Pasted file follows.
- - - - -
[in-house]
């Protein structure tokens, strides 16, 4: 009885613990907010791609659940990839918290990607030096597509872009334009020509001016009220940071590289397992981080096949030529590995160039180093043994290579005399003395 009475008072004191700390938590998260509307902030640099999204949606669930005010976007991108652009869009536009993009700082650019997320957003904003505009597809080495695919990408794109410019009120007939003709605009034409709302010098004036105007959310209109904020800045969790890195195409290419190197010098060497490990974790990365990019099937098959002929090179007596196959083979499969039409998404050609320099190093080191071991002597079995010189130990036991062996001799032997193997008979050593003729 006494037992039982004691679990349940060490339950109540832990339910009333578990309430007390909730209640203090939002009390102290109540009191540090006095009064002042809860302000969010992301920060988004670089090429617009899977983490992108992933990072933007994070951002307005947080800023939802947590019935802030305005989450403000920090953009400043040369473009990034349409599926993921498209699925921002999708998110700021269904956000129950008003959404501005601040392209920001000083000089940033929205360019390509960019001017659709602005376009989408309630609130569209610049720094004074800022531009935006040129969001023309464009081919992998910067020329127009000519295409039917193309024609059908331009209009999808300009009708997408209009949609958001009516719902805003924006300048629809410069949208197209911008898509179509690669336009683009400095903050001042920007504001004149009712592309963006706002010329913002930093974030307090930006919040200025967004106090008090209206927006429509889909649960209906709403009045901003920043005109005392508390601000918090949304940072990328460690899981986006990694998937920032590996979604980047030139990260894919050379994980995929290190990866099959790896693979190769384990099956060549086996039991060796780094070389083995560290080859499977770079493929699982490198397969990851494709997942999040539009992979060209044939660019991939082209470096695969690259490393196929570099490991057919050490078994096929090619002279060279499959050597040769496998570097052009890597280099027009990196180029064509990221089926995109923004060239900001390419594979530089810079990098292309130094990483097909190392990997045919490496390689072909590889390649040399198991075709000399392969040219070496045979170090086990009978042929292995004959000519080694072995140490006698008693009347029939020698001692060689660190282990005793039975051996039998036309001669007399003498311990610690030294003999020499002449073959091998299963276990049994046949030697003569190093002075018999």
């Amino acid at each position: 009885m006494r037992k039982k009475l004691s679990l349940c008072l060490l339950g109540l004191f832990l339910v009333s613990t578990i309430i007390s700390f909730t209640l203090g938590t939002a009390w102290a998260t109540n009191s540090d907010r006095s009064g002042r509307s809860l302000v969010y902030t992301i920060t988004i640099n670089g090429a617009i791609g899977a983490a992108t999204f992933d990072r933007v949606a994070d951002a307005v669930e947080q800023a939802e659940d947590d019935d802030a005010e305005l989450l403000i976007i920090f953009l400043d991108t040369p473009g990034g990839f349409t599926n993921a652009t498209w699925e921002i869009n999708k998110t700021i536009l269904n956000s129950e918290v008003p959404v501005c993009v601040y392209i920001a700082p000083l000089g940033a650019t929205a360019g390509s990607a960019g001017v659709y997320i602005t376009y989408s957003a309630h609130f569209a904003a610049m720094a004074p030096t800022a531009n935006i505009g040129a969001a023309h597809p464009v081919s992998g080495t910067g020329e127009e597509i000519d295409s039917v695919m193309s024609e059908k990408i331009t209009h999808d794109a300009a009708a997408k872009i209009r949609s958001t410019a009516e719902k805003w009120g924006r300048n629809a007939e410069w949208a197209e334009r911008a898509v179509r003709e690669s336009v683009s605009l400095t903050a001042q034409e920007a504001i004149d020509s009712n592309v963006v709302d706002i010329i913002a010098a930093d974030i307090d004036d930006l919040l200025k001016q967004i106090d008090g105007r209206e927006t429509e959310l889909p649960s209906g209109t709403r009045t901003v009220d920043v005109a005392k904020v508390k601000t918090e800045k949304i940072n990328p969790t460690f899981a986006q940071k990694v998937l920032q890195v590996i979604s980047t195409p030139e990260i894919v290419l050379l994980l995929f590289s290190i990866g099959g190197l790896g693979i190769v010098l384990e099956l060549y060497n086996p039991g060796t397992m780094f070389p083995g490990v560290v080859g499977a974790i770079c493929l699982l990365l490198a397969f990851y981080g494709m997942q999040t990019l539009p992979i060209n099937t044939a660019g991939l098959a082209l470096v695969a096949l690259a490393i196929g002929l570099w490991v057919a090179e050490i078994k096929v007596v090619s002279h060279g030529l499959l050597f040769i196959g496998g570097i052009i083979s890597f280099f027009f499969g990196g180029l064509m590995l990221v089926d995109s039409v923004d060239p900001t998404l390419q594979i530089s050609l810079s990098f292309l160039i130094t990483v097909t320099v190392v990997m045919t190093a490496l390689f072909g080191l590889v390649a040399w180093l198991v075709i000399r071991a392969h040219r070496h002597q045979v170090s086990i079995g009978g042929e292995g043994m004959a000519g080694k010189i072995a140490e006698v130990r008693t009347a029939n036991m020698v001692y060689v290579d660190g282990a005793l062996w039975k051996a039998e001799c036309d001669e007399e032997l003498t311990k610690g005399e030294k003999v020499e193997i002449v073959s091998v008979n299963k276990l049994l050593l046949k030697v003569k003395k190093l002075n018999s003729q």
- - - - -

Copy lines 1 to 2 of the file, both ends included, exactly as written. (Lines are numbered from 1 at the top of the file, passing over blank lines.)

[in-house]
């Protein structure tokens, strides 16, 4: 009885613990907010791609659940990839918290990607030096597509872009334009020509001016009220940071590289397992981080096949030529590995160039180093043994290579005399003395 009475008072004191700390938590998260509307902030640099999204949606669930005010976007991108652009869009536009993009700082650019997320957003904003505009597809080495695919990408794109410019009120007939003709605009034409709302010098004036105007959310209109904020800045969790890195195409290419190197010098060497490990974790990365990019099937098959002929090179007596196959083979499969039409998404050609320099190093080191071991002597079995010189130990036991062996001799032997193997008979050593003729 006494037992039982004691679990349940060490339950109540832990339910009333578990309430007390909730209640203090939002009390102290109540009191540090006095009064002042809860302000969010992301920060988004670089090429617009899977983490992108992933990072933007994070951002307005947080800023939802947590019935802030305005989450403000920090953009400043040369473009990034349409599926993921498209699925921002999708998110700021269904956000129950008003959404501005601040392209920001000083000089940033929205360019390509960019001017659709602005376009989408309630609130569209610049720094004074800022531009935006040129969001023309464009081919992998910067020329127009000519295409039917193309024609059908331009209009999808300009009708997408209009949609958001009516719902805003924006300048629809410069949208197209911008898509179509690669336009683009400095903050001042920007504001004149009712592309963006706002010329913002930093974030307090930006919040200025967004106090008090209206927006429509889909649960209906709403009045901003920043005109005392508390601000918090949304940072990328460690899981986006990694998937920032590996979604980047030139990260894919050379994980995929290190990866099959790896693979190769384990099956060549086996039991060796780094070389083995560290080859499977770079493929699982490198397969990851494709997942999040539009992979060209044939660019991939082209470096695969690259490393196929570099490991057919050490078994096929090619002279060279499959050597040769496998570097052009890597280099027009990196180029064509990221089926995109923004060239900001390419594979530089810079990098292309130094990483097909190392990997045919490496390689072909590889390649040399198991075709000399392969040219070496045979170090086990009978042929292995004959000519080694072995140490006698008693009347029939020698001692060689660190282990005793039975051996039998036309001669007399003498311990610690030294003999020499002449073959091998299963276990049994046949030697003569190093002075018999």